I recently wrote about my love for My slow cooker and how I originally got it because I wanted to make bone broth. Today I thought I’d share with you what bone broth is and how to make it.
Broth is made from the bones of animals. By simmering the bones for a long period of time the nutrients will extract from the bones.
It is incredibly protein and mineral rich and contains nutrients that our body will thank you for. Minerals that support the immune system and healing compounds like collagen, glutamine, glycine, and proline.
It can heal and protect your gut lining and reduce intestinal inflammation.
It can help protect your joints and from getting osteoarthritis because of the glucosamine. It gives you stronger bones.
It boosts your immune system because it’s so rich in minerals. And even if you do get sick, you know the old “chicken soup remedy” when you have a cold? Well, it’s true. Bone broth is the answer.
It can help you look younger. Bone broth is a rich source of collagen. You can often find collagen in beauty products that help to minimise wrinkles and make your skin to look younger, but you can drink it too.
Ok, so how do I make it?
1-2 kg of bones from chicken, beef, turkey or fish. I will say though, that it is important to use bones from a good source. Meat and bones from organic and grass fed, happy animals are more nutrient rich and healthier than grain fed cattle or battery farm chickens.
1-2 tbsp of apple cider vinegar – optional
Vegetables. Use what ever you have at home; onions carrots, leeks, celery, garlic. 1-2 of each, roughly chopped in large chunks. Exact amount of size doesn’t matter so don’t worry about it to much, its just for flavouring.
1-2 bay leaves
You can use the bones that are left over from a roast chicken or any other times you have bones left over from a meal. Clear off as much meat and other stuff from the bones as possible but it doesn’t matter if you can’t get them really clean, it will all be filtered away when its all done anyway. If you have raw bones you will need to roast them in the oven for about 30min. The broth will taste better than if they were raw.
The amount doesn’t have to be exact. I can usually get 2-3 old chicken carcasses in my slow cooker, or 1 kg of bones. If you don’t have enough bones left after dinner, you can freeze them and accumulate until you have enough.
Put the bones in the pot and pour water over them. You will need it to cover and have an extra 2-3cm extra on top, but make sure you don’t fill up to close to the edge. This is why you need a big pot.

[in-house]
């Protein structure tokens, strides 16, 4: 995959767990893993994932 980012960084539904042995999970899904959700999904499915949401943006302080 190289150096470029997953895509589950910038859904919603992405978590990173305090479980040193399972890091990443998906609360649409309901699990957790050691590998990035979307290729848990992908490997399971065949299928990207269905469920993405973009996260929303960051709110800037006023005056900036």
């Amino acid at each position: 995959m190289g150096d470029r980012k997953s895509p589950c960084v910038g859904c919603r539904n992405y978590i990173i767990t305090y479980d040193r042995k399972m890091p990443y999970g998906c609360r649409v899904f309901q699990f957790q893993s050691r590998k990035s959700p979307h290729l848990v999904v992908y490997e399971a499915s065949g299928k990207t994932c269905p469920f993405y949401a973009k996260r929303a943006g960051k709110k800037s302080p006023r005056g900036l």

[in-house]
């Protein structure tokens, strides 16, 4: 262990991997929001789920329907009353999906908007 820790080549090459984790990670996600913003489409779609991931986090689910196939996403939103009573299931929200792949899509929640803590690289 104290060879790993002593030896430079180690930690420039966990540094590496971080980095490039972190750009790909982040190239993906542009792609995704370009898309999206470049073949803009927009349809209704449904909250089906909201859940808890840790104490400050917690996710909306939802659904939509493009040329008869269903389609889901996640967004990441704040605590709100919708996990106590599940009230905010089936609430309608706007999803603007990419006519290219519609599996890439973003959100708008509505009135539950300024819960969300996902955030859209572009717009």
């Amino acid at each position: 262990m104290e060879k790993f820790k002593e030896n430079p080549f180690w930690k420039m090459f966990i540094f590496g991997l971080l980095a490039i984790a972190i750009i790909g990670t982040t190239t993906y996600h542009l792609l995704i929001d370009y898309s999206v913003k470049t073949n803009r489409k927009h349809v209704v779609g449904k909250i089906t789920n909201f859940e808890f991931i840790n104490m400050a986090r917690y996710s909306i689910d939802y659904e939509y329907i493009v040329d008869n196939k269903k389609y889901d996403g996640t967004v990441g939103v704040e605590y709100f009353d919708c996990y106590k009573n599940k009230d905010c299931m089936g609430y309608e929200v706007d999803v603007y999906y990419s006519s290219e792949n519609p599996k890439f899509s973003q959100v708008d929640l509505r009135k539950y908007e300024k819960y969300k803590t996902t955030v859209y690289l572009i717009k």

Pour the apple cider vinegar over and let it sit for about 30min. This is to help draw out the nutrients from the bones. If you don’t have any apple cider vinegar, don’t worry you can still make the broth and it will still taste fine.
Then in goes the vegetables and seasoning. Once it starts to boil, immediately turn it down to just simmering. Or if you have a slow cooker, put it on the ‘low’ setting and just leave it.
The times vary depending on what bones you’re using.
12-24h for chicken bones
24-48h for beef bones
6-12h for fish bones
When the time is up it will look something like this:
Then you need to filter it. I use a big colander and pour it all through in to another big pot, just to get the big bits out of the way. Then I filter it again through a mesh filter.
You will want to cool this down quickly but don’t put it straight in the fridge, that will raise the temperature of the fridge and it will be unsafe for the other food in there. Put the pot in the sink filled with cold water instead.
Once it’s cooled a bit, pour the broth in to jars or containers to store. It will keep in the fridge for about a week. And what you won’t use this week, put in the freezer. It’s a good idea to store it in portion size tubs so you can just take one out to defrost as you need it.
A cooled broth will have a layer of congealed fat on the top. You can remove it if you’d like, but if you have used bones from grass fed, organically raised animals, that fat will be really good for you. And once you reheat the broth it will all melt in it again and make the broth all nice and shiny. You can even use it to fry food in. Fat from well raised animals is not bad for you, but that’s a topic for another blog post.
Thats your broth.
Once you have that the options are endless.
You can season it and drink it as it is.
Use it as a base for soup, stews, gravy or sauce.
Cook vegetables in it.
I use broth anytime I have to use water when cooking. It gives a delicious flavouring and extra nutrients to food.
Mostly I use it for soups.
So there you have it. Please give it a go. I thought about making broth long before I actually got around to doing it because it seemed so complicated to me, but once I did it, it’s really not that hard at all.
If you try it, please let me know how you got on!